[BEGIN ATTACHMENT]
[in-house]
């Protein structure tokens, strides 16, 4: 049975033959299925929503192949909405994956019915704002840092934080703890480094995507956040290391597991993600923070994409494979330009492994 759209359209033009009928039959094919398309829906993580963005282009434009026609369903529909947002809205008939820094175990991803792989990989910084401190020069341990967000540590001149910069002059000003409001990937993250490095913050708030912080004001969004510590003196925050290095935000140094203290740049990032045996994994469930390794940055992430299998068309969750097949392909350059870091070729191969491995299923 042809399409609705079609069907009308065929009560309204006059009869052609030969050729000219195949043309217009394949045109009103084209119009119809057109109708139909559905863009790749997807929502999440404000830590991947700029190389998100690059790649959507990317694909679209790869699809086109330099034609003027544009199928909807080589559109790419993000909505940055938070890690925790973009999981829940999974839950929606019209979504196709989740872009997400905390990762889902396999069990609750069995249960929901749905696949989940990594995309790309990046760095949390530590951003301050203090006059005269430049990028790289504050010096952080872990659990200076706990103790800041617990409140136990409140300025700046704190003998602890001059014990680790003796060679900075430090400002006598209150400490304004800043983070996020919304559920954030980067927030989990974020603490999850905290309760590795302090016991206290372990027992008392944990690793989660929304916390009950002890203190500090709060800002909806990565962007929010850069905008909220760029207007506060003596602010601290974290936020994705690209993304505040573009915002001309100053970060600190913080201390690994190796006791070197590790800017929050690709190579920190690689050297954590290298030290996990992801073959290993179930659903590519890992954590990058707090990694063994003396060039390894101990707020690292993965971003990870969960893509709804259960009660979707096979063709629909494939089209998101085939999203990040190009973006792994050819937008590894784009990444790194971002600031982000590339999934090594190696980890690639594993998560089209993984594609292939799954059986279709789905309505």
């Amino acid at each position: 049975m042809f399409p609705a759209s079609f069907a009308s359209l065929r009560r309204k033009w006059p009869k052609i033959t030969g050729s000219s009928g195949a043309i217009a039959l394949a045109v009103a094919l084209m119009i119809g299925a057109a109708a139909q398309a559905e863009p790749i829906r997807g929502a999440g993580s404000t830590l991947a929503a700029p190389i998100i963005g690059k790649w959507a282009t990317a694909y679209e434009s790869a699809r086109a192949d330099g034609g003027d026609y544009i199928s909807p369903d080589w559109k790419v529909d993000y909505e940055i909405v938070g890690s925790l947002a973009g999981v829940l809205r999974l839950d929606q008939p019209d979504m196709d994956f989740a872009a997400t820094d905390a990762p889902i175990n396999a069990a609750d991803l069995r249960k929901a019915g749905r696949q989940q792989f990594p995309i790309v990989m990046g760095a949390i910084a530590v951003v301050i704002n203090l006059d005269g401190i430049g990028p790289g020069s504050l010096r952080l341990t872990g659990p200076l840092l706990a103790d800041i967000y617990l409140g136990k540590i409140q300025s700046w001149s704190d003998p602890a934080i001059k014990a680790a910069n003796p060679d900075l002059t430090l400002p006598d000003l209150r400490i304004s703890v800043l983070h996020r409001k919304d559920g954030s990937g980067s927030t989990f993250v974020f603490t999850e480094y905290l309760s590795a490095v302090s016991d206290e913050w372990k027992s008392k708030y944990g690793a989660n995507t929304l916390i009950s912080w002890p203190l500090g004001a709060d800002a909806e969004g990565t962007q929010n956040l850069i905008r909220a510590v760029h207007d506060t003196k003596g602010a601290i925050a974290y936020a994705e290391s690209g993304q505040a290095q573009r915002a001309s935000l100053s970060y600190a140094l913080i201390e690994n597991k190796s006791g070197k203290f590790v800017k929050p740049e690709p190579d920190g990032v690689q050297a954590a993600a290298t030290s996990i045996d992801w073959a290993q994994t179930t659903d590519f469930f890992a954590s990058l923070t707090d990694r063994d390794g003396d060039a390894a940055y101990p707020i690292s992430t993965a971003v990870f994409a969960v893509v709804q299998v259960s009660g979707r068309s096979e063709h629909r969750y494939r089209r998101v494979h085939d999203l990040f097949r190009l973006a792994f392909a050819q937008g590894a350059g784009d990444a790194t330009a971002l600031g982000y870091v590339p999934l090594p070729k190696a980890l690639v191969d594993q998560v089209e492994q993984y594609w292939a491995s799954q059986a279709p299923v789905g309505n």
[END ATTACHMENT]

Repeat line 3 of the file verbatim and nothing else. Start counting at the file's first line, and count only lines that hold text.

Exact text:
């Amino acid at each position: 049975m042809f399409p609705a759209s079609f069907a009308s359209l065929r009560r309204k033009w006059p009869k052609i033959t030969g050729s000219s009928g195949a043309i217009a039959l394949a045109v009103a094919l084209m119009i119809g299925a057109a109708a139909q398309a559905e863009p790749i829906r997807g929502a999440g993580s404000t830590l991947a929503a700029p190389i998100i963005g690059k790649w959507a282009t990317a694909y679209e434009s790869a699809r086109a192949d330099g034609g003027d026609y544009i199928s909807p369903d080589w559109k790419v529909d993000y909505e940055i909405v938070g890690s925790l947002a973009g999981v829940l809205r999974l839950d929606q008939p019209d979504m196709d994956f989740a872009a997400t820094d905390a990762p889902i175990n396999a069990a609750d991803l069995r249960k929901a019915g749905r696949q989940q792989f990594p995309i790309v990989m990046g760095a949390i910084a530590v951003v301050i704002n203090l006059d005269g401190i430049g990028p790289g020069s504050l010096r952080l341990t872990g659990p200076l840092l706990a103790d800041i967000y617990l409140g136990k540590i409140q300025s700046w001149s704190d003998p602890a934080i001059k014990a680790a910069n003796p060679d900075l002059t430090l400002p006598d000003l209150r400490i304004s703890v800043l983070h996020r409001k919304d559920g954030s990937g980067s927030t989990f993250v974020f603490t999850e480094y905290l309760s590795a490095v302090s016991d206290e913050w372990k027992s008392k708030y944990g690793a989660n995507t929304l916390i009950s912080w002890p203190l500090g004001a709060d800002a909806e969004g990565t962007q929010n956040l850069i905008r909220a510590v760029h207007d506060t003196k003596g602010a601290i925050a974290y936020a994705e290391s690209g993304q505040a290095q573009r915002a001309s935000l100053s970060y600190a140094l913080i201390e690994n597991k190796s006791g070197k203290f590790v800017k929050p740049e690709p190579d920190g990032v690689q050297a954590a993600a290298t030290s996990i045996d992801w073959a290993q994994t179930t659903d590519f469930f890992a954590s990058l923070t707090d990694r063994d390794g003396d060039a390894a940055y101990p707020i690292s992430t993965a971003v990870f994409a969960v893509v709804q299998v259960s009660g979707r068309s096979e063709h629909r969750y494939r089209r998101v494979h085939d999203l990040f097949r190009l973006a792994f392909a050819q937008g590894a350059g784009d990444a790194t330009a971002l600031g982000y870091v590339p999934l090594p070729k190696a980890l690639v191969d594993q998560v089209e492994q993984y594609w292939a491995s799954q059986a279709p299923v789905g309505n």